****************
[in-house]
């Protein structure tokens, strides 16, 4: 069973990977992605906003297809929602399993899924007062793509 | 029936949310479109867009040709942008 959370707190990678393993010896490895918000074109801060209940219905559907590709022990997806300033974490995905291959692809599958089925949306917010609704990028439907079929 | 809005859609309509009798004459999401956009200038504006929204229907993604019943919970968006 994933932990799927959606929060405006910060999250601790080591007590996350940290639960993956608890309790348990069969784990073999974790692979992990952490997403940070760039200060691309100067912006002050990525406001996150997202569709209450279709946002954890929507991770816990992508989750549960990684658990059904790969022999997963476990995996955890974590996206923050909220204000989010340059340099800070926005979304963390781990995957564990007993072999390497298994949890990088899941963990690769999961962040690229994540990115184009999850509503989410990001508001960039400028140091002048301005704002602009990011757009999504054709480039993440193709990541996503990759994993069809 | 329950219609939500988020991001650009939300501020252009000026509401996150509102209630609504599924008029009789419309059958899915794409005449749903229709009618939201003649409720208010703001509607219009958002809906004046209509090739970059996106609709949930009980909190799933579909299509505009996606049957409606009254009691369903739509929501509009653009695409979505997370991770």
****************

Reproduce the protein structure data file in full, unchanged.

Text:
[in-house]
């Protein structure tokens, strides 16, 4: 069973990977992605906003297809929602399993899924007062793509 | 029936949310479109867009040709942008 959370707190990678393993010896490895918000074109801060209940219905559907590709022990997806300033974490995905291959692809599958089925949306917010609704990028439907079929 | 809005859609309509009798004459999401956009200038504006929204229907993604019943919970968006 994933932990799927959606929060405006910060999250601790080591007590996350940290639960993956608890309790348990069969784990073999974790692979992990952490997403940070760039200060691309100067912006002050990525406001996150997202569709209450279709946002954890929507991770816990992508989750549960990684658990059904790969022999997963476990995996955890974590996206923050909220204000989010340059340099800070926005979304963390781990995957564990007993072999390497298994949890990088899941963990690769999961962040690229994540990115184009999850509503989410990001508001960039400028140091002048301005704002602009990011757009999504054709480039993440193709990541996503990759994993069809 | 329950219609939500988020991001650009939300501020252009000026509401996150509102209630609504599924008029009789419309059958899915794409005449749903229709009618939201003649409720208010703001509607219009958002809906004046209509090739970059996106609709949930009980909190799933579909299509505009996606049957409606009254009691369903739509929501509009653009695409979505997370991770």